Some of us recently witnessed (or participated in) the largest public demonstration our country has ever seen.
The Women’s March on Washington on Saturday, January 21, 2017 was a historic day, seeing 2.5 million people around the world take to the streets to support causes such as women’s reproductive rights, climate change and criminal justice reform.
Now that everyone has returned home, hung their pussy hats in the hallway, and attempted to return to some sense of normal family/work/life balance, the question has been asked, “What next?”read more
Reading Bishop Spong and Marcus Borg primarily, along with “Ministry Matters” and other readings, has lead me to believe if we attach the “Common Lectionary” to our Hebrew founders (as Bishop Spong has done) we have a better shot at arriving at the inner soul end point we desire.
This Lectionary is based on the belief that the new fundamentals should be taught.read more
Trump’s public statement commemorating International Holocaust Remembrance Day omitted any mention of Judaism, anti-Semitism or the Nazis’ systematic program exterminating European Jewry. The omission was not only hurtful to remaining Holocaust survivors, their families, and friends, but it was dismissive of its six million victims during World War II.read more
That we all want to live meaningful, happy lives is self-evident. The question is, how? Finding God in the Body answers this question with action, spiritual practice.
Finding God in the Body draws from the wisdom of the world’s traditions–Buddhism, contemplative Christianity, Judaism, and Twelve-Step spirituality–to present not a smorgasbord, but a synthesized, modern view of embodied spirituality. It turns inward to examine the human condition, meeting personal suffering with heartfelt insight and transformative practice. It steers clear of the wishful thinking, unfounded beliefs, and cynicism that define much of the spirituality genre.
Like a cosmic singularity, the jam was so tight and strong, so energetic and energizing, that it ended with a Big Bang. The movement really began when the marchlesss marches ended, after the long waits at crowded subway stations. We got home, turned on our screens and gazed awestruck at the images of ourselves standing shoulder-to-shoulder, filling squares and boulevards and bridges, spilling into side-streets. Now we move from protest into organized, long-term activism to stop the inhumane, immoral, and unpopular agenda of Trump and the Republicans.read more
In May 2017, people from all over the world will gather in Portland, Oregon to share knowledge and wisdom, learn from each other, celebrate, be inspired, and find the tools needed to create and enliven local movements within our communities. Together we will explore sacred oneness, Christ consciousness, eco-spirituality, social justice and the way of universal and personal transformation that honors the Divine in all.read more
Listen to Rev. Dawn Hutchings’s Sermon Below Visit Rev. Dawn’s Website Hereread more
The story of Indubious is not for the faint of heart. Like a Phoenix rising from the flames, Indubious was forged in the fires of pain and destruction. It is through overcoming adversity that Evton and Skip, both brothers and band mates, have emerged as a powerful forces for change, and voices for the future of conscious music.read more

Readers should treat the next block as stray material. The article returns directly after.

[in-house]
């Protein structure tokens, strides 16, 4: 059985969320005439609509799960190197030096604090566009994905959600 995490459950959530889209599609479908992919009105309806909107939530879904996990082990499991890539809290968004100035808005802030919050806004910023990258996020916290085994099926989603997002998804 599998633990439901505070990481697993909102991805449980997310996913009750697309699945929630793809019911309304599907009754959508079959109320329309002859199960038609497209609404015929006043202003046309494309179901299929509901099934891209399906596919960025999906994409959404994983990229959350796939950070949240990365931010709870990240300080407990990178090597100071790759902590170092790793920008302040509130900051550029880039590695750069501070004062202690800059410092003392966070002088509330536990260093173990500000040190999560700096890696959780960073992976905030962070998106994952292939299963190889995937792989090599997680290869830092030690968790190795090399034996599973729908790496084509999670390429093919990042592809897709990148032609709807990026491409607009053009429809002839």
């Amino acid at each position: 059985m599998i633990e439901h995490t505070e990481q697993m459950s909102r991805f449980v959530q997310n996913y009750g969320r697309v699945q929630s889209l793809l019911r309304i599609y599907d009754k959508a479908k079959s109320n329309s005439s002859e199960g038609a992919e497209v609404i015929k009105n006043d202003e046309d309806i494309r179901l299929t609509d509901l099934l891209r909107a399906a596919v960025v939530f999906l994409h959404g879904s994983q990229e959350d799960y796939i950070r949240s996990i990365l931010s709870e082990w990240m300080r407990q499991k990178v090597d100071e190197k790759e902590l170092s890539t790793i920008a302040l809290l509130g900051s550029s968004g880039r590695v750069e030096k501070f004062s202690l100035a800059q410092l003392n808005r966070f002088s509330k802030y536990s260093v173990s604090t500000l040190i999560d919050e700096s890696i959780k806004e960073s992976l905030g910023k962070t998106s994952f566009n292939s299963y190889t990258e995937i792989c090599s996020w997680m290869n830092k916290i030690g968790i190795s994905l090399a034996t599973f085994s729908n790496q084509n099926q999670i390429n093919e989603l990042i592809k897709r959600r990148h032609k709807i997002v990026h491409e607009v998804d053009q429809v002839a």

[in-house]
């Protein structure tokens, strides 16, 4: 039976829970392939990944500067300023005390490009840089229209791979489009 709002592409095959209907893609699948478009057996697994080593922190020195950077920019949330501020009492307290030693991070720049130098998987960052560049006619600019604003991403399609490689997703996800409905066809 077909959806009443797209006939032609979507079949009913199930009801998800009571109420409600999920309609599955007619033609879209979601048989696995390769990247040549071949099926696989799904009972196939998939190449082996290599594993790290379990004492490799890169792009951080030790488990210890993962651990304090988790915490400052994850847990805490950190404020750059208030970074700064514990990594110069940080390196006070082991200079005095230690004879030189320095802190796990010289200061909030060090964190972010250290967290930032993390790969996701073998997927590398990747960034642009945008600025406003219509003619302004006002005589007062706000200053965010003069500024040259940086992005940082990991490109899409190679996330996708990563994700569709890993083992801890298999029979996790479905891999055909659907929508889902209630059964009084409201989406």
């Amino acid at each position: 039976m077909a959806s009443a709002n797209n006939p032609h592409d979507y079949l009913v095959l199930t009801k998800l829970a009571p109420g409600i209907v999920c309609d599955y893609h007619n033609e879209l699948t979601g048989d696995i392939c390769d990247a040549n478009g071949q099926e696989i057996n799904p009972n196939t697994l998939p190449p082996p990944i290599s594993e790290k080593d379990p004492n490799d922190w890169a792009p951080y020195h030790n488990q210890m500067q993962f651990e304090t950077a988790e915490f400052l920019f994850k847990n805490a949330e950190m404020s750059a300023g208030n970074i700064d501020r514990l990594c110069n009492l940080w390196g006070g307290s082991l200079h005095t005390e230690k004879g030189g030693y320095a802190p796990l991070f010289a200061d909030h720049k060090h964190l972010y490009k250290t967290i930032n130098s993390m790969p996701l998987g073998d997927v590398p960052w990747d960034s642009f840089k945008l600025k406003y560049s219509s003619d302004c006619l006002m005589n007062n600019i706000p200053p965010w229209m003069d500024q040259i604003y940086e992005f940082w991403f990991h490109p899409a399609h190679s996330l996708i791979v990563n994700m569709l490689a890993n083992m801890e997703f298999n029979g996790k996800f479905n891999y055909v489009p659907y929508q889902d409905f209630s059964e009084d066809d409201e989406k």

An analysis of the films: God’s Not Dead and God’s Not Dead 2read more
We have tried to remain within the theological-only realm as we co-create what being a progressive Christian means in today’s world. However, as you can see from even our older versions of The 8 Points, three of the main points of progressive Christianity have been about the importance of social justice, inclusion and environmental stewardship. Clearly those values are broad umbrellas and with our recent political arena being what it is we are finding that the issues at hand are directly affecting the rights of human beings everywhere and threatening both social justice/equality and inclusion as well as the protection and restoration of our Earth.read more
Most young children are born with a sense of wonder and anticipate discovery around every corner. A shiny penny or a snowflake holds a world of delight. But perhaps because our culture tends to overstimulate and excite our children, boredom begins to seep in as children get older. It’s not uncommon to hear complaints of, “I’ve seen that” or “I know that already” from children who are already closing the doors to their sense of discovery.read more
This group of lessons introduces children to the beliefs and rituals of five major world religions.
The core value of this curriculum is that children have experiences that open their hearts and give them moments of joy and feelings of unity with nature and with others. These moments can occur through the arts and through the physical body. Therefore, most of the activities involve one or both. The intellect analyzes and distinguishes differences—valuable skills for scientific research and progress. The heart receives and feels unity. One of the goals of these lessons is that children understand that people of different religions have much in common.read more
Winter has come to Standing Rock in North Dakota. The pipeline is still under construction. 6,000 people are staying on site to protect the water. “Millions” of human beings and all things of nature will be affected if/when the pipeline leaks the toxic chemicals used to move the oil through the pipe.read more
Normal is coming unhinged. For the last eight years it has been possible for most people (at least in the relatively privileged classes) to believe that society is sound, that the system, though creaky, basically works, and that the progressive deterioration of everything from ecology to economy is a temporary deviation from the evolutionary imperative of progress.read more